This category encompasses the types of stone, and types of use, that are not covered within the previous categories. The evidence is dominated by Late Neolithic Orcadian finds.
There is evidence, from the Northern and Western Isles (e.g. at Skara Brae, the Links of Noltland and Ness of Brodgar on Orkney, at Eilean Domhnuill, Loch Olabhat, North Uist and at Northton, Harris), that pumice (produced by volcanic eruptions probably in Iceland and washed ashore in Orkney and the Western Isles) was collected from the shore and used as an abrasive (e.g. for smoothing and sharpening bone objects, such as the large fine pins as found at Skara Brae ) during the Neolithic.
It has not been found on sites lying over 10 km from the coast, however, suggesting that its use was opportunistic rather than systematic. The pumice is datable to specific eruptions by means of the tephra it contains; Peter Ditchfield, at the Oxford Laboratory for Art and Archaeology, is currently researching this matter, and samples from Northton have been taken for this purpose.
Ochre (hydrated iron oxide, limonite) was used as a colourant in Late Neolithic Orkney – where it is readily found as a loose, earthy stone – and the spectacular recent discovery of painted stones at Ness of Brodgar demonstrate one of the uses of this substance, which produces yellow and brown colours. Small containers of stone, whalebone, fired clay and limpet shell, used for grinding small spherical lumps of ochre (which must have been mixed with some kind of binder, possibly fish oil or blubber), are known for example from Skara Brae , where Childe described them as ‘paint pots’.
Haematite (the mineral form of iron oxide) is also known to have been used in Late Neolithic Orkney, with lumps and traces being found, for example, at Skara Brae and Crossiecrown and, most spectacularly, as painted pigment on stones at Ness of Brodgar.
This mineral, which occurs as solid nodular lumps, probably had two functions: firstly, as a producer of red and red-brown pigment (as indicated by the Ness of Brodgar painted stones, and demonstrated experimentally by Arlene Isbister (Isbister 2000)); and secondly, as a polisher for hides (although this function has not been demonstrated, and the many cattle astragaloi found with rub-wear at Orcadian Late Neolithic sites may have additionally, or alternatively, served that purpose). Haematite could have been used in two ways to create pigment: it could have been powdered and mixed with water (as seems to have been the case, for example, with the whalebone ‘paint pot’ from Skara Brae).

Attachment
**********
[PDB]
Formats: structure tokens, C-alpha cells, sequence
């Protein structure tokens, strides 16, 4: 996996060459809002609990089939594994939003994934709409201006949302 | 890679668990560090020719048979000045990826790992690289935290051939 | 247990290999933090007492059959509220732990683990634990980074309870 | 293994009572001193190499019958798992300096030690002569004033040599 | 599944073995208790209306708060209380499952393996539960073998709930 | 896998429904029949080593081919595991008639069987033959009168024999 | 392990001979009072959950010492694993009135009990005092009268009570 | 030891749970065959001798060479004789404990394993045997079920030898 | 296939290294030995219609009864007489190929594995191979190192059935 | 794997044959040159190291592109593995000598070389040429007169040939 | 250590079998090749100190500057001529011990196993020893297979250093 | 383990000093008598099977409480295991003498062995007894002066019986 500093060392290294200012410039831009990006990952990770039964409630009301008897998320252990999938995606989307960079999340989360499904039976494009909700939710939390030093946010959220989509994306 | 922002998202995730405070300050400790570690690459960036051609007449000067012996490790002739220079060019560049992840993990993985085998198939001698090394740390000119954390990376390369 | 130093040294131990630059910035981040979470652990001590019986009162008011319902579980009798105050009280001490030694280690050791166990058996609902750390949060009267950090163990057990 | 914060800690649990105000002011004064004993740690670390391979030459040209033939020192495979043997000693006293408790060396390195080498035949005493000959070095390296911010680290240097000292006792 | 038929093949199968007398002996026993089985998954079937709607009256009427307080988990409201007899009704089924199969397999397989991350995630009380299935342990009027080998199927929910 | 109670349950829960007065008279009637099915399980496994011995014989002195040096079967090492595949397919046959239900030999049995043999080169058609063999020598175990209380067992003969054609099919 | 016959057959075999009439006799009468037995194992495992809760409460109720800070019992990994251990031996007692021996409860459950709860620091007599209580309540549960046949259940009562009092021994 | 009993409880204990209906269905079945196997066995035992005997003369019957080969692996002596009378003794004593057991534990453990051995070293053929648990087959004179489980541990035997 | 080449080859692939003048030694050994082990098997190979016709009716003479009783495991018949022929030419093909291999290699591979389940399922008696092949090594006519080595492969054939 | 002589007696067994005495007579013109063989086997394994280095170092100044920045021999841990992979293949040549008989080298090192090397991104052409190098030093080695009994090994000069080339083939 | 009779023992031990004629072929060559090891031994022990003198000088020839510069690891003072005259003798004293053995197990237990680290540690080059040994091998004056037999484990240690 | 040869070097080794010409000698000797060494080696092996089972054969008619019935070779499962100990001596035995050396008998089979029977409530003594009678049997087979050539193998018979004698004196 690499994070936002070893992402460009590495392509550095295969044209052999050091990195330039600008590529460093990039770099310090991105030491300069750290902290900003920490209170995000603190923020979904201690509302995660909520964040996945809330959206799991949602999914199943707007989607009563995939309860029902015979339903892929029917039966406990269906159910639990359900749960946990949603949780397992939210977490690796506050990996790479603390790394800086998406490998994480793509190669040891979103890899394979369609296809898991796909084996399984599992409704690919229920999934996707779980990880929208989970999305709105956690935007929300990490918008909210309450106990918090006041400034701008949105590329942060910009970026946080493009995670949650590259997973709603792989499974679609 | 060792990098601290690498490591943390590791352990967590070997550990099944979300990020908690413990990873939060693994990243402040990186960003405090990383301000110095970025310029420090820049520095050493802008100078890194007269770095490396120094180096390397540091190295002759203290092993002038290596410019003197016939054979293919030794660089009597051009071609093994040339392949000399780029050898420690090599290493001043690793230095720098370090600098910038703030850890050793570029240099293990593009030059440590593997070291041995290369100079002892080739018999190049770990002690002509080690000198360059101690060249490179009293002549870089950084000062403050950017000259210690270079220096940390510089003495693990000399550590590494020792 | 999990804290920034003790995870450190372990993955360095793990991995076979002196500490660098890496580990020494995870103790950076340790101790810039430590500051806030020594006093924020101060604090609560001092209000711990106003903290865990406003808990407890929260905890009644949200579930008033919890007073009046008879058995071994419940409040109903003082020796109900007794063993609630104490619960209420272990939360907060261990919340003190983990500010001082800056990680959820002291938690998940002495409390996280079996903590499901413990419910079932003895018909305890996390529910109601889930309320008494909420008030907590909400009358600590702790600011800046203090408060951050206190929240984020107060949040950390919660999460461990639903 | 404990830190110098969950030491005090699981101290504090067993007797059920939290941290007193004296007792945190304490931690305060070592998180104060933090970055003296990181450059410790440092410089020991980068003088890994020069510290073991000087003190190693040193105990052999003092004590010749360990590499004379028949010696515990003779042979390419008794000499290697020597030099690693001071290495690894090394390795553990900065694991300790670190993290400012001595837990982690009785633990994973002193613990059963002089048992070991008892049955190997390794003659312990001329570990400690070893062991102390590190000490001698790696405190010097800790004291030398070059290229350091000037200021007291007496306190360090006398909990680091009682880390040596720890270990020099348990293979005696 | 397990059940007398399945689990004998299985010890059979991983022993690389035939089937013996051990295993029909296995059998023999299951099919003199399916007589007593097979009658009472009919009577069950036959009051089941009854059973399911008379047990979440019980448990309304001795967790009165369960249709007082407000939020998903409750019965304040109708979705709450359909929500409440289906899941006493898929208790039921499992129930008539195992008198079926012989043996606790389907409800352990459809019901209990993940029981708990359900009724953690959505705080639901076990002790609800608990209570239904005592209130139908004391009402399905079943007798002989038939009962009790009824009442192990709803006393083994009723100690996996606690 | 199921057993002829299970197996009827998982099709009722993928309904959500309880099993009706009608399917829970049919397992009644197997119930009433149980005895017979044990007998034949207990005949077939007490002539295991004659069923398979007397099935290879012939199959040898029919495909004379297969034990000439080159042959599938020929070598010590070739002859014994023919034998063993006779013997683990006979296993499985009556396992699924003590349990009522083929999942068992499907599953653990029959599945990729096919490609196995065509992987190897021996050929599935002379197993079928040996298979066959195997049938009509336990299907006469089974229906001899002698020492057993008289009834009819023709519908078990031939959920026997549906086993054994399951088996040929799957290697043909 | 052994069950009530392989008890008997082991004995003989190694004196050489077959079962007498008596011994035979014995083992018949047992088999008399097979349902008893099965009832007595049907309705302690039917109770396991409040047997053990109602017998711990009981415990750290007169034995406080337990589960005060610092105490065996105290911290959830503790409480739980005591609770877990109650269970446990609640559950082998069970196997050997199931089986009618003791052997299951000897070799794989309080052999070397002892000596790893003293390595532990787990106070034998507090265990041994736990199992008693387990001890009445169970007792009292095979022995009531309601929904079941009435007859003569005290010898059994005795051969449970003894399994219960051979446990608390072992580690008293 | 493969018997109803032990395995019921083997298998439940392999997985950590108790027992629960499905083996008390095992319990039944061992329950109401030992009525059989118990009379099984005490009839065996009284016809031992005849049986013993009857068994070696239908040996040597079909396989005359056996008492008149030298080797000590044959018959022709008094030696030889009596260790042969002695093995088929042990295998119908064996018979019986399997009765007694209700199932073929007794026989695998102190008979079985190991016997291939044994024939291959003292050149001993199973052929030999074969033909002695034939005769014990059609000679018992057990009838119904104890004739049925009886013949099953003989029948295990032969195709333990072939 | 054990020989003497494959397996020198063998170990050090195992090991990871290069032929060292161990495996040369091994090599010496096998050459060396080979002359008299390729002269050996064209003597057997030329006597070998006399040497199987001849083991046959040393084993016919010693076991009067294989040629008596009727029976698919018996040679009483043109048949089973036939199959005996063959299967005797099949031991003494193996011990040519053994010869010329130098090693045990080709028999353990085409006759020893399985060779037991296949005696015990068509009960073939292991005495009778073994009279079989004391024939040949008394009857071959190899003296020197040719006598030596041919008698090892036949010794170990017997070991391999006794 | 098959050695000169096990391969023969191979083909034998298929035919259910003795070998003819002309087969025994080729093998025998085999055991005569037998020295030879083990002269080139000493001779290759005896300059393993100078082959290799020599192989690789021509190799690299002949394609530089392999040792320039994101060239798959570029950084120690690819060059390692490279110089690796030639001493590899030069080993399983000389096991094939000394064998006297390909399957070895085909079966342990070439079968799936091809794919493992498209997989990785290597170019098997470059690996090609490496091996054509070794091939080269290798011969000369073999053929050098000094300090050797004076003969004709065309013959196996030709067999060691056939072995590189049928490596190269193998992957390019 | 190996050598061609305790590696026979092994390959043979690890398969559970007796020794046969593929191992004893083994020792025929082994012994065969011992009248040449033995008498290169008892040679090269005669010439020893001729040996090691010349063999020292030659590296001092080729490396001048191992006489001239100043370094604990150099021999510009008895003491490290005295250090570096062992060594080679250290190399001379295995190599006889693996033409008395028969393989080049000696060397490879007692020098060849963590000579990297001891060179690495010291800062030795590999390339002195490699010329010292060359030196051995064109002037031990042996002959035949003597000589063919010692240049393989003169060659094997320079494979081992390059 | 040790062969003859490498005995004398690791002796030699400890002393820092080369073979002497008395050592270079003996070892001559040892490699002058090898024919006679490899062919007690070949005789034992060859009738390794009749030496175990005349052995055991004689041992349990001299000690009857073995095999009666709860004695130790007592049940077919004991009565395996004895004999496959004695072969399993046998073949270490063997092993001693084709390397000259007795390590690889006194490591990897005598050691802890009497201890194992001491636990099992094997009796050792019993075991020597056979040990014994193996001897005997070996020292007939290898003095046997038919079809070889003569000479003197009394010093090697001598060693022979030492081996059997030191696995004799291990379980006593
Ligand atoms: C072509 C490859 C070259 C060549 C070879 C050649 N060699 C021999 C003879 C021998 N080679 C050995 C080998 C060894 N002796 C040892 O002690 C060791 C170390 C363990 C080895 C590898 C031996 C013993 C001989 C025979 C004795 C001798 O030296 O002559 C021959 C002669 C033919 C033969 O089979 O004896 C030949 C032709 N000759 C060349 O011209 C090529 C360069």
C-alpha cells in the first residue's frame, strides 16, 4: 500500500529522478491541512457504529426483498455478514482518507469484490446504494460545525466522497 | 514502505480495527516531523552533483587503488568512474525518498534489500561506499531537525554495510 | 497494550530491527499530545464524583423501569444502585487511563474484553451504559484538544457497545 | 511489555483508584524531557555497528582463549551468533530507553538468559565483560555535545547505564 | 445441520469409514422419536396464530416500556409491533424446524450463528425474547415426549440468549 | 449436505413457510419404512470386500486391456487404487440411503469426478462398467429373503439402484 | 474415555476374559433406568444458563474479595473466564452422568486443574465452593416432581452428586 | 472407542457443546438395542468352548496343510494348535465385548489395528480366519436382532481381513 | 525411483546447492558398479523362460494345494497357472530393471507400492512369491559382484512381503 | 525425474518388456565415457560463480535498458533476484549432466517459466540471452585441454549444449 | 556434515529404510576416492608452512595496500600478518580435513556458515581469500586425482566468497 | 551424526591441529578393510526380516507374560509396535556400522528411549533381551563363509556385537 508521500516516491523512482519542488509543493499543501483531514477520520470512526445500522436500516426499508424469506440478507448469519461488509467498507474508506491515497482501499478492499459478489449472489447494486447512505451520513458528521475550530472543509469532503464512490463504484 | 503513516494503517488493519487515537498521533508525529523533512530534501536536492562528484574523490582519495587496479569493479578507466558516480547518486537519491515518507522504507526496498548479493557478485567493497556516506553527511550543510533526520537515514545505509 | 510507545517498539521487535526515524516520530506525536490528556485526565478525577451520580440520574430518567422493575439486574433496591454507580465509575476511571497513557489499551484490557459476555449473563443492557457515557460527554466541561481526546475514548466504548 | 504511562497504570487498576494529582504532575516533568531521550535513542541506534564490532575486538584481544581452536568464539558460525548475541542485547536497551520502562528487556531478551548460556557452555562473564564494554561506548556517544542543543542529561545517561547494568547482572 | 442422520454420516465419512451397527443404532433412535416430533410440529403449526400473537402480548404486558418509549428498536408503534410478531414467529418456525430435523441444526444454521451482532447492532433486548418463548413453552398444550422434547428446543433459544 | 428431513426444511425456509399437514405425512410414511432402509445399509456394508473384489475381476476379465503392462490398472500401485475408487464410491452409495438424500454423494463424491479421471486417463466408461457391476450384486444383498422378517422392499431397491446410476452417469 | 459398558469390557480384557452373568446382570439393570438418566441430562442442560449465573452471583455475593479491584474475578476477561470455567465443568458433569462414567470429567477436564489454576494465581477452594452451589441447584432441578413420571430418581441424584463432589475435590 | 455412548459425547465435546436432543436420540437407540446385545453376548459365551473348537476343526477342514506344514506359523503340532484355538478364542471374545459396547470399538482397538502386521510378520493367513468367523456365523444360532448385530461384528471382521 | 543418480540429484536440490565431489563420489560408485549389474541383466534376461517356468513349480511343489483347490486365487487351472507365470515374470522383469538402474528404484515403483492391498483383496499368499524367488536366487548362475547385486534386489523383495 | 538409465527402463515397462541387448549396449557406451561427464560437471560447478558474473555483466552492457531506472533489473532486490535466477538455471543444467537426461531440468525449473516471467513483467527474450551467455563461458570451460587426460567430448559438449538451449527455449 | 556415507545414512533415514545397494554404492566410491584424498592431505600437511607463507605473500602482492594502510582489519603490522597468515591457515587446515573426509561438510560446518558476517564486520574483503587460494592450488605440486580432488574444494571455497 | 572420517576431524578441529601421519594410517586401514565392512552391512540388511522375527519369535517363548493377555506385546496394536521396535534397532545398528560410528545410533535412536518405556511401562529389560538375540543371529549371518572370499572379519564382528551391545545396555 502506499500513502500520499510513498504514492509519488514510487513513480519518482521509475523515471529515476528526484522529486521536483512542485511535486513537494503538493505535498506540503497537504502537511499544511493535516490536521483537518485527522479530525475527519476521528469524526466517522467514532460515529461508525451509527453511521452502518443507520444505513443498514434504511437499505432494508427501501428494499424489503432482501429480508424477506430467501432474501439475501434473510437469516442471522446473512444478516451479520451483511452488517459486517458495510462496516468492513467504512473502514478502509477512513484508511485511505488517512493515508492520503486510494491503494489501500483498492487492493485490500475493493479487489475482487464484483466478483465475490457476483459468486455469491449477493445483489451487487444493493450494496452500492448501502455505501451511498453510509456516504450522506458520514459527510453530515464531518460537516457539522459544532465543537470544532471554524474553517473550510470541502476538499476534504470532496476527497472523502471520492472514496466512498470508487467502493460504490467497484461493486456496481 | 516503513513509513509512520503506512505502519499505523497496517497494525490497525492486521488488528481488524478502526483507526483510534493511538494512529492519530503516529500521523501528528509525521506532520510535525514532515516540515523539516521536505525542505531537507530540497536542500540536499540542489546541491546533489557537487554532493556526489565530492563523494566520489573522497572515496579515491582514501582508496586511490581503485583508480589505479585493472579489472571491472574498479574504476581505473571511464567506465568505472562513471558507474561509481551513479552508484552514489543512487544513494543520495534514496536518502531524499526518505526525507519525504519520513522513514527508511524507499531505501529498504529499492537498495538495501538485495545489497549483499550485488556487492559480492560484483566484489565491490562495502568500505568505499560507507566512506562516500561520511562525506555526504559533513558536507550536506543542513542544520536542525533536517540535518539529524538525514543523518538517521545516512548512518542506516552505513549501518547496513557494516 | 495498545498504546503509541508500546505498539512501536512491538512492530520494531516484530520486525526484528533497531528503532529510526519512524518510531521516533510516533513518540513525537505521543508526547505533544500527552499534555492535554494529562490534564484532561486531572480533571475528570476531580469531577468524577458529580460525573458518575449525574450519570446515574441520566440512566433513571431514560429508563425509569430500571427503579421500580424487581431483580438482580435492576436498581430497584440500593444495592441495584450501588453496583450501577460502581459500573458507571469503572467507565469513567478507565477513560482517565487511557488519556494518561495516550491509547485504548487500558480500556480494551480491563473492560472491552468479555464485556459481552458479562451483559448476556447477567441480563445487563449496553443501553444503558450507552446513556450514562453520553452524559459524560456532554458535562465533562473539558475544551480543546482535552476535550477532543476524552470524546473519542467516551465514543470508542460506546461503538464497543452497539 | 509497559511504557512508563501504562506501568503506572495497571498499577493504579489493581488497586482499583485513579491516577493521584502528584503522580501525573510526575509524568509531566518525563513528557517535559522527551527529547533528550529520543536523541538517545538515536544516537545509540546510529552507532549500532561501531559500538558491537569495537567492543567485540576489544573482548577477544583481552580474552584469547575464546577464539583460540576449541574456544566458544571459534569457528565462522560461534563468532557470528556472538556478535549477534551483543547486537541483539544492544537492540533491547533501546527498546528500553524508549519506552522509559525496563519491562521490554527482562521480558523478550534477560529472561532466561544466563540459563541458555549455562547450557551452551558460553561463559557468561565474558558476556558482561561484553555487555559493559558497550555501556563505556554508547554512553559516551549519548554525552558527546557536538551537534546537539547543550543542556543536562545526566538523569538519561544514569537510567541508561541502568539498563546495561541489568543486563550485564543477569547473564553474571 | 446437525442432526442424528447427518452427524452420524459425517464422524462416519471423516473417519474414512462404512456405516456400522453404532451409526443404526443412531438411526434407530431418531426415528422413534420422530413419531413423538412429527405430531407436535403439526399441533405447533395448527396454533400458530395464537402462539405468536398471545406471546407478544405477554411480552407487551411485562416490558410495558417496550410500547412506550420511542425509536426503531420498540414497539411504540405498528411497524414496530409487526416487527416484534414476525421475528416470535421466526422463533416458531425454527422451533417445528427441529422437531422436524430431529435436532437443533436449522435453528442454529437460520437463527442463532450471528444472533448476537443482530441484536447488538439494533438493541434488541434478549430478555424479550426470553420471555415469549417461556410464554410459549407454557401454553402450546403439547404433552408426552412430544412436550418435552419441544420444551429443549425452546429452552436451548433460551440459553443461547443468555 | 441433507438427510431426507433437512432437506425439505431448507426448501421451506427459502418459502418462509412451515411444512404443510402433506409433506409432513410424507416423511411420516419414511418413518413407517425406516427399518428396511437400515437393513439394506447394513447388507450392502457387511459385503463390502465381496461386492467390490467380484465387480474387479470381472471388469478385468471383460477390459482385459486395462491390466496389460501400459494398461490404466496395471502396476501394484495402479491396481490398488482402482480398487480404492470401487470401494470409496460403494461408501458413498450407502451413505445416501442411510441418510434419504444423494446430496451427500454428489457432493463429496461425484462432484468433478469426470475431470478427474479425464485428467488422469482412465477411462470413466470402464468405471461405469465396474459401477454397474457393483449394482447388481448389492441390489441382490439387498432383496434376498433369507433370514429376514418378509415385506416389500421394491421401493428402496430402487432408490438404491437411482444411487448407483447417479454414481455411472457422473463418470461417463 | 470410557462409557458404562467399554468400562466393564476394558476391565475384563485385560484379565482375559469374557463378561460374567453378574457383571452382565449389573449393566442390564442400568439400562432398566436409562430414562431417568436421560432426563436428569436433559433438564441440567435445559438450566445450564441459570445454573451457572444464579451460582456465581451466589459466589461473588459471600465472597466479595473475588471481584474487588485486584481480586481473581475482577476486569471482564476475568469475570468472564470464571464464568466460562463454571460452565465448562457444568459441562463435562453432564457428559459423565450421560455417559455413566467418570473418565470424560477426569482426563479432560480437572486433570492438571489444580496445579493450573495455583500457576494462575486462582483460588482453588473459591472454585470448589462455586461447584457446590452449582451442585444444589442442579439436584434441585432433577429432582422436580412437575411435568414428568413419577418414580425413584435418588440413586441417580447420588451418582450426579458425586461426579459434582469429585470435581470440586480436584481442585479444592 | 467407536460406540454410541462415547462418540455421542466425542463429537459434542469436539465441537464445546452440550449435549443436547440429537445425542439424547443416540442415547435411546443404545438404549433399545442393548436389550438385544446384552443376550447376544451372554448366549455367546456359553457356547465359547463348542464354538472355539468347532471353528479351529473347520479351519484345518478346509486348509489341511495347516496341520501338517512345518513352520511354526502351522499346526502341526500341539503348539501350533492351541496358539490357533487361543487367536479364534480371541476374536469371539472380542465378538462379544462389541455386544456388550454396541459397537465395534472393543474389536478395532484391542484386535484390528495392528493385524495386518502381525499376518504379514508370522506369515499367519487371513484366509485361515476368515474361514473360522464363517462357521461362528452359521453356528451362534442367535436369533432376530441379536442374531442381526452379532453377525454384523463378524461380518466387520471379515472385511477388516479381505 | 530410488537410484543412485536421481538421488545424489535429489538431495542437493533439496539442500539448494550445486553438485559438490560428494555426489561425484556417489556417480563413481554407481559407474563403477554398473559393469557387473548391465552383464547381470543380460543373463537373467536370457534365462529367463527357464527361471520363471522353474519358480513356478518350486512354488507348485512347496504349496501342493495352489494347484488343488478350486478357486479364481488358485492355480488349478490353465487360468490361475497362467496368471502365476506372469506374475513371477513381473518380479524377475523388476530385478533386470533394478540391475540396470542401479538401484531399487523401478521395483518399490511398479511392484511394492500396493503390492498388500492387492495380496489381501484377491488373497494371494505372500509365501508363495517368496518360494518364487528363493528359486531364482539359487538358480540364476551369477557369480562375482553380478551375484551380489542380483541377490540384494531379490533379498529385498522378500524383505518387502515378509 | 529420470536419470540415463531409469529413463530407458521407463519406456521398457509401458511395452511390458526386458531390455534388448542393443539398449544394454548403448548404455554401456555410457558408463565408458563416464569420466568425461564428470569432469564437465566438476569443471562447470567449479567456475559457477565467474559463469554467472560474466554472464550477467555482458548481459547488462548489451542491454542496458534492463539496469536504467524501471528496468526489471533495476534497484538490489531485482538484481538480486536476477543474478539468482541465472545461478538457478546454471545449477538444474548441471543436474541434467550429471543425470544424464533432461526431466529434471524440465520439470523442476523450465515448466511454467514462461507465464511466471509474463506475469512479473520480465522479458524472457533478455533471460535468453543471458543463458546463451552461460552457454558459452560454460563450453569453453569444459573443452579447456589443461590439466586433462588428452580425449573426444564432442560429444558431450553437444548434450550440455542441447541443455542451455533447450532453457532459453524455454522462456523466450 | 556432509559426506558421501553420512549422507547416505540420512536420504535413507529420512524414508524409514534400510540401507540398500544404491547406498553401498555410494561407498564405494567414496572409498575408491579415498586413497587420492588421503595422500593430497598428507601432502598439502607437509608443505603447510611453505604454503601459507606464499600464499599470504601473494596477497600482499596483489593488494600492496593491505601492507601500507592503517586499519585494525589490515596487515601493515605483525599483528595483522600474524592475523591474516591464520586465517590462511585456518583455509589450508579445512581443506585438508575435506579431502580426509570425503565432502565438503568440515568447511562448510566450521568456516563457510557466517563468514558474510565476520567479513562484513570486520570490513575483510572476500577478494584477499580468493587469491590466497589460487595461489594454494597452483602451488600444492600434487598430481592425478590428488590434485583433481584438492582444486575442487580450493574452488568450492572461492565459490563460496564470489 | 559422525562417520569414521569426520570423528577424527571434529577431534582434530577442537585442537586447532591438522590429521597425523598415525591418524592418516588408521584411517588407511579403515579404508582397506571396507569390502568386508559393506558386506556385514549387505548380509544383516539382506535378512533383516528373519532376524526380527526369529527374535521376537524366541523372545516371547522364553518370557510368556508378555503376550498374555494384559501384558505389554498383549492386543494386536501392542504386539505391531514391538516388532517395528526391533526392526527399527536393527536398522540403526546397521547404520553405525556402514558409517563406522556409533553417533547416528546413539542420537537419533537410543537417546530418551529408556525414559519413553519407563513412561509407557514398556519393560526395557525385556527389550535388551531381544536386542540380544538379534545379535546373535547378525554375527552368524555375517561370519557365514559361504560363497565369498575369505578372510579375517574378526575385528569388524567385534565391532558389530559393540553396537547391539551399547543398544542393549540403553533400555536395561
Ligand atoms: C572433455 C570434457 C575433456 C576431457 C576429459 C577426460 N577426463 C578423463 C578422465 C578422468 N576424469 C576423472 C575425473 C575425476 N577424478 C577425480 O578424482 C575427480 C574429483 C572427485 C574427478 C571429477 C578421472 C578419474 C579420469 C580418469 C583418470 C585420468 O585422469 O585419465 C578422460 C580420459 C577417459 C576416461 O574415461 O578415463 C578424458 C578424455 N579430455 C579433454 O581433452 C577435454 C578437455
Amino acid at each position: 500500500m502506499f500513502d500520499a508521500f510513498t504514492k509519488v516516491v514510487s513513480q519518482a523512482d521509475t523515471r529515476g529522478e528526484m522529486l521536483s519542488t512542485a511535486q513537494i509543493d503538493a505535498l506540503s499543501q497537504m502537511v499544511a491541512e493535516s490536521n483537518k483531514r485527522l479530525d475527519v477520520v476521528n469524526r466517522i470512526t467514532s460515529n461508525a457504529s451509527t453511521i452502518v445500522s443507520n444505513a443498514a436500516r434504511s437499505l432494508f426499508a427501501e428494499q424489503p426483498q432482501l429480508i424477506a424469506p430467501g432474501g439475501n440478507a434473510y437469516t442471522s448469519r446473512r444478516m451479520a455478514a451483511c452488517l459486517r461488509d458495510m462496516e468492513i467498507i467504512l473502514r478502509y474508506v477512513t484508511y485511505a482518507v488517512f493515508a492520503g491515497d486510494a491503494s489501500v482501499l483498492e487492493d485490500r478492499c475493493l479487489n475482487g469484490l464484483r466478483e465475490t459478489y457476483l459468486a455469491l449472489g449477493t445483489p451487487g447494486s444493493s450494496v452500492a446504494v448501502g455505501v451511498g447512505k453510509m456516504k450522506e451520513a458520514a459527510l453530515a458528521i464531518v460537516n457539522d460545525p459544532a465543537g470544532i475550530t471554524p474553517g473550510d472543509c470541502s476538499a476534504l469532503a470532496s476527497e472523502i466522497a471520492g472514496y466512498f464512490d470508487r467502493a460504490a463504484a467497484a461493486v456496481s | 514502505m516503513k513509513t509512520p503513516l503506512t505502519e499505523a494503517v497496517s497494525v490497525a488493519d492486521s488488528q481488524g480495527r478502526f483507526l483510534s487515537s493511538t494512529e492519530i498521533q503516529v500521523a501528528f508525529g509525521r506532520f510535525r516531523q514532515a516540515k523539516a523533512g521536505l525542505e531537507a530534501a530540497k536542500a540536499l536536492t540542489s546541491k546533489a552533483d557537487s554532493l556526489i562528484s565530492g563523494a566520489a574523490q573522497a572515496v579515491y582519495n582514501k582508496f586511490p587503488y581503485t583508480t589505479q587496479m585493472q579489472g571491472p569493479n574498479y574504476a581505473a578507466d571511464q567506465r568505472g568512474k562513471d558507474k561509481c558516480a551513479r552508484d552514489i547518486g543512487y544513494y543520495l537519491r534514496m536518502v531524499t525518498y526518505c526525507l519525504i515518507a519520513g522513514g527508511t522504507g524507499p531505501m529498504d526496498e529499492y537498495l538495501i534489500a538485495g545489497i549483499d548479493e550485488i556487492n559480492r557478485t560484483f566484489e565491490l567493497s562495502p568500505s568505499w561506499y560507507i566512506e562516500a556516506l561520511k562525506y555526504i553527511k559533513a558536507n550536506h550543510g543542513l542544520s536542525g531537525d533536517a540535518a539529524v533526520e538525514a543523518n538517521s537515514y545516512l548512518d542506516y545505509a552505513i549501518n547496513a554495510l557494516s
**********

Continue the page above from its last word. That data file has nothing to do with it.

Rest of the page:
Alternatively, Isbister’s experimental work has shown that the distinctive facets seen on many lumps of haematite could have been produced by pulling a nodule along a carved groove, to fill the groove with pigment. That other substances in addition to ochre and haematite had been used in Late Neolithic Orkney to produce pigments is suggested by George Petrie’s observations of finding masses of red and white pigments at Skara Brae, along with ‘a small piece of red pigment, which had apparently been partially rubbed down’ (Petrie 1867, 210).
The other stones included in this section come under the heading of ‘mystery items’, whose function is uncertain, and comprise: i) a star-shaped plaque of shale or shale-like stone from Skara Brae, which could have been used as a kind of bobbin, for storing or winding cord; a similar object is known from Taversoe Tuick, Rousay and ii) a sizeable slab of sandy flagstone with a deliberately crenellated upper edge , again from Skara Brae (with a parallel from Ness of Brodgar ).
There is an echo, in the design of these stones, of the devices used in the recent past elsewhere in the world for scutching flax, although in the absence of evidence for flax cultivation in Late Neolithic Orkney (although evidence does exist elsewhere in the UK, including Balbridie, Aberdeenshire) , this cannot be put forward as a strong suggestion. In theory these slabs could have been used for threshing cereals, but other uses are possible, and indeed these need not have been utilitarian objects. (cf. some of the ‘special stone objects’ described above, which may have had a utilitarian function.)
The research questions surrounding all the stone covered in this section are as follows:
•Is the use of colouring agents in Neolithic Scotland limited to Late Neolithic Orkney? Researchers need to check for traces of pigment in artefacts and structures (and indeed on bones). Restraint is required in the initial cleaning of artefacts as recovered from the ground.
•What use was made of pigments, other than to decorate structural stones?
•What was used instead of pumice as an abrasive in inland sites? Was it sandstone or sand? Microwear analysis of artefacts might be able to shed light on this.
•What was the function of the ‘mystery objects’? If the crenellated stones had been used for threshing, how would this work?